One year out of college, Traci Copeland told her parents she was quitting her steady job at a New York ad agency to pursue dance (hip hop and jazz). Naturally, they did what most good parents would do: They freaked out. Copeland may have been new to performing — and totally unsure of where her next job would come from — but she had a hunch her passion was worth pursuing. “Trust me,” Copeland told them, “I think I’m onto something.” She was right. Months after leaving the corporate world, Copeland landed coveted spots as a dancer on tours with literally the biggest names in hip-hop. Now, years after her big leap of faith, she’s one of New York’s most in-demand movement coaches — helping corporate clients nail their ad-campaign imagery — and, as a private athletic trainer and yogi, she empowers individuals with the joy of moving their bodies.
It’s that willingness to step outside her comfort zone that Copeland models for the clients she shepherds through firsts of all kinds, from young athletes learning a new sport, to women braving their first-ever dance class or 5K. And it’s what drew her to Stitch Fix, the personal styling service that delivers new possibilities — in the form of clothing, shoes, and accessories hand-curated for you by expert stylists — straight to your door. As part of the Cut’s investigation into confidence and the pros who help us achieve it, we brought together Copeland and Stitch Fix stylist Layne Cross for a reciprocal skill-share. Cross gave Copeland a new look that built on her love of color and motion, and the two talked about the tools they give clients to silence self-doubt, and their advice for turning your passion into purpose.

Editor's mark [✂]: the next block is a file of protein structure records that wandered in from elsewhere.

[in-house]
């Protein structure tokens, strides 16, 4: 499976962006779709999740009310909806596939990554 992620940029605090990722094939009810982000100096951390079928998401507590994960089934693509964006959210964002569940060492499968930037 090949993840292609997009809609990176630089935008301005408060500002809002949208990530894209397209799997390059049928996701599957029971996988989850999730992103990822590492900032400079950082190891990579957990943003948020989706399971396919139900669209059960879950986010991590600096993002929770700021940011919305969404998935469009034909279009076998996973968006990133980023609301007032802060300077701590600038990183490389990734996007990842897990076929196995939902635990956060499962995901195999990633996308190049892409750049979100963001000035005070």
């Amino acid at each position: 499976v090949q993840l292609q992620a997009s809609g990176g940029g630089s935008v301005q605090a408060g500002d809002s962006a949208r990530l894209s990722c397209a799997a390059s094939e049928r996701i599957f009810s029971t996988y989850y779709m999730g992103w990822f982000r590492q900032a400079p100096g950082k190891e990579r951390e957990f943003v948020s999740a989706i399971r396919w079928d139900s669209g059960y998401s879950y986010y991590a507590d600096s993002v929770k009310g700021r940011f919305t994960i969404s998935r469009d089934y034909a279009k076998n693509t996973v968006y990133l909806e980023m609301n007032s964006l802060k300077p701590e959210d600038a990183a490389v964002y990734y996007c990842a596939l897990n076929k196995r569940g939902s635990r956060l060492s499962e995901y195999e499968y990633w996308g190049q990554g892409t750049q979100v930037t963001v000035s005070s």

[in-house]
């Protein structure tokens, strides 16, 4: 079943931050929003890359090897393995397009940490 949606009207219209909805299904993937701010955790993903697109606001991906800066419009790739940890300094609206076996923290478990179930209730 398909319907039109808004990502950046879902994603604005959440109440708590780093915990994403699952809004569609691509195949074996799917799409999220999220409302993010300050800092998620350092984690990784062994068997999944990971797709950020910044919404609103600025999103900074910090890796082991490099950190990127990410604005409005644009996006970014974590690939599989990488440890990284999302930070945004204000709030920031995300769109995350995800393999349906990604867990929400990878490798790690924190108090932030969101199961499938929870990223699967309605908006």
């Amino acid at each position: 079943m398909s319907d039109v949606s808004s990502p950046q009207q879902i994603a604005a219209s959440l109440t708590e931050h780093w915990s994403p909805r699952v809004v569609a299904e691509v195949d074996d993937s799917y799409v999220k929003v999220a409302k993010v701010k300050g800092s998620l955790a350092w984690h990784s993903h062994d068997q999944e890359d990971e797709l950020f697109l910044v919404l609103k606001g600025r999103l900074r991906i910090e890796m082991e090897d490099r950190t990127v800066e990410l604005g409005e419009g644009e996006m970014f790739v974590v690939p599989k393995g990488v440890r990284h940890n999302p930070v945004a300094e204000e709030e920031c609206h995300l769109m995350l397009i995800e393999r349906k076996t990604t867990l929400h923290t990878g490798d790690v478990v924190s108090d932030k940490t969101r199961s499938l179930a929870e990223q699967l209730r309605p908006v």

Cross: What does confidence mean to you?
Copeland: I get my confidence through movement. I love working out, running, dancing, yoga, getting a good sweat in, and sharing that joy with my clients. As a movement coach I work not just with adults, but younger athletes ages 7 to 12. Those are tough years — kids can be harsh! But I love the way sports gets everyone on the same page. It’s less intense and competitive, and more about kids helping each other learn new things, coming together for a common goal. Instilling that self-esteem and sense of accomplishment early on can serve them all their lives.
Cross: How do you help your clients break through that “I can’t do this” feeling?
Copeland: Growing up I was a competitive gymnast for 13 years, and every time we said “I can’t,” our coach had us do 50 pushups. It was brutal, but so valuable to train myself out of the automatic “I can’t” — which we say to ourselves all the time! So to start, we remove that from our vocabulary. I love to start my clients with a concrete goal — it’s the first thing we do together. It doesn’t have to be a marathon, but maybe a 5K, 10K, an obstacle race. There’s something very powerful about having something challenging to aim at and commit to, that pushes you through your barriers. Commit first, and the motivation follows.
Cross: I love that. As a stylist, it’s exciting to hold people’s hand through things that feel risky to them, even if it’s just trying a cold-shoulder top or leopard print.
Copeland: It’s funny, I think of myself as someone who’s pretty experimental with fashion, but I was so grateful for the clothing choices you made for me today. You brought out this horizontal-stripe sweater and vertical-stripe skirt with a sneaker. It wasn’t necessarily a combination I’d grab off the rack, but it just worked. It’s cool that you were able to see that in my personality and know based on what little info you had about me that I’d need pieces that don’t constrict, like a skirt that looks good when I’m moving. This experience gave me more elements to play with and advance my style to the next level.